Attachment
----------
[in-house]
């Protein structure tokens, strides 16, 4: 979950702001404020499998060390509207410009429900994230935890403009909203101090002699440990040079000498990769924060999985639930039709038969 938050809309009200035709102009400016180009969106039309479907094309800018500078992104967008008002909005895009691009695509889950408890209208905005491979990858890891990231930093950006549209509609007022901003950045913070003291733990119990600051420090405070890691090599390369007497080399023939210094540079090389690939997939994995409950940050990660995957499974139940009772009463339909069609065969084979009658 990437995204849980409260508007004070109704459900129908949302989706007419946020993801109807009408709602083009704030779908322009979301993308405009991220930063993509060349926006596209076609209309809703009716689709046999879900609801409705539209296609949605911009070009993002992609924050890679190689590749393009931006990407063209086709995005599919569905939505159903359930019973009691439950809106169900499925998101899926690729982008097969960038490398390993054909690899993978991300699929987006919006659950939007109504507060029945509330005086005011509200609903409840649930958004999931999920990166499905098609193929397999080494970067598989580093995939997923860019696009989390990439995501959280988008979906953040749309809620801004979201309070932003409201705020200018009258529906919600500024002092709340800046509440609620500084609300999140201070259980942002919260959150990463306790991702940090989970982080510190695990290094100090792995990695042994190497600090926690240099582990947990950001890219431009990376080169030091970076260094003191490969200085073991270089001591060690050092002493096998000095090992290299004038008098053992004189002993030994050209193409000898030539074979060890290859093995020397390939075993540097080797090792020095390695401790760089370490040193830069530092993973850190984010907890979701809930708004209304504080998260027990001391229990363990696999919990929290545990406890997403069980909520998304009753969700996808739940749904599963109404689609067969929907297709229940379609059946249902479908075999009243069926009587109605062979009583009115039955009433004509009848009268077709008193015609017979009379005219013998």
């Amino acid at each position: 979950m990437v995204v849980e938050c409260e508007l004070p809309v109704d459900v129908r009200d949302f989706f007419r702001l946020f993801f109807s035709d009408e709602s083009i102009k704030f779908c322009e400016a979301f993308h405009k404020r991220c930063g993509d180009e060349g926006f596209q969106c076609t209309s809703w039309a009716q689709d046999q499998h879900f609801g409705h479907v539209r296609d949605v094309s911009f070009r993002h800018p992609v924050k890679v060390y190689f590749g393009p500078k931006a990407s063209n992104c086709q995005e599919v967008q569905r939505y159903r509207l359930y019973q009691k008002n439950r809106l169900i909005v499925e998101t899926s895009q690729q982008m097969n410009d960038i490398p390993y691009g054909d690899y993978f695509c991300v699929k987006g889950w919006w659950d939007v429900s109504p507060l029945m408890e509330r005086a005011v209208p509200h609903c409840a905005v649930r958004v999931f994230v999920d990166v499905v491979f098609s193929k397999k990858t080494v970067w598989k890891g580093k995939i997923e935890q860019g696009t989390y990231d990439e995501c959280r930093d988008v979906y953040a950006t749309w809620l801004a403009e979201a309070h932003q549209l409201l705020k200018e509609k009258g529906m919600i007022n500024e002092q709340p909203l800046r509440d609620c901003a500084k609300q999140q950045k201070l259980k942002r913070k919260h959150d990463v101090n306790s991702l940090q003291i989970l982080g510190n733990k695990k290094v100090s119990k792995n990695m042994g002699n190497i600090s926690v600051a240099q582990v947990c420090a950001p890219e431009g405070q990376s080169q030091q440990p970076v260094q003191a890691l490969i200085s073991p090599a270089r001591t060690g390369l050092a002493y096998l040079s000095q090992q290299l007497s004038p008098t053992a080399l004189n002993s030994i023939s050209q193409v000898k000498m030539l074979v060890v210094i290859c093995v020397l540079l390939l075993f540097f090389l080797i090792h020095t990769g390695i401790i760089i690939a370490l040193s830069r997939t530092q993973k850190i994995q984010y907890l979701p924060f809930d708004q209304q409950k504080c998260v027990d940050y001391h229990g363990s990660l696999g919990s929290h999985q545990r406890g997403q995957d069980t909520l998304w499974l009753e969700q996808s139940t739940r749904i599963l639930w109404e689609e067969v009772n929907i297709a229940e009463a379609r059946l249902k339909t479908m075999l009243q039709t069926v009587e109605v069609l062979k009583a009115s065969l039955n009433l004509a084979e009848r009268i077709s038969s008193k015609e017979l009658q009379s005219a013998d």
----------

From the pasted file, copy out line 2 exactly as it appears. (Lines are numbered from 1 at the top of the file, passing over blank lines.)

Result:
């Protein structure tokens, strides 16, 4: 979950702001404020499998060390509207410009429900994230935890403009909203101090002699440990040079000498990769924060999985639930039709038969 938050809309009200035709102009400016180009969106039309479907094309800018500078992104967008008002909005895009691009695509889950408890209208905005491979990858890891990231930093950006549209509609007022901003950045913070003291733990119990600051420090405070890691090599390369007497080399023939210094540079090389690939997939994995409950940050990660995957499974139940009772009463339909069609065969084979009658 990437995204849980409260508007004070109704459900129908949302989706007419946020993801109807009408709602083009704030779908322009979301993308405009991220930063993509060349926006596209076609209309809703009716689709046999879900609801409705539209296609949605911009070009993002992609924050890679190689590749393009931006990407063209086709995005599919569905939505159903359930019973009691439950809106169900499925998101899926690729982008097969960038490398390993054909690899993978991300699929987006919006659950939007109504507060029945509330005086005011509200609903409840649930958004999931999920990166499905098609193929397999080494970067598989580093995939997923860019696009989390990439995501959280988008979906953040749309809620801004979201309070932003409201705020200018009258529906919600500024002092709340800046509440609620500084609300999140201070259980942002919260959150990463306790991702940090989970982080510190695990290094100090792995990695042994190497600090926690240099582990947990950001890219431009990376080169030091970076260094003191490969200085073991270089001591060690050092002493096998000095090992290299004038008098053992004189002993030994050209193409000898030539074979060890290859093995020397390939075993540097080797090792020095390695401790760089370490040193830069530092993973850190984010907890979701809930708004209304504080998260027990001391229990363990696999919990929290545990406890997403069980909520998304009753969700996808739940749904599963109404689609067969929907297709229940379609059946249902479908075999009243069926009587109605062979009583009115039955009433004509009848009268077709008193015609017979009379005219013998």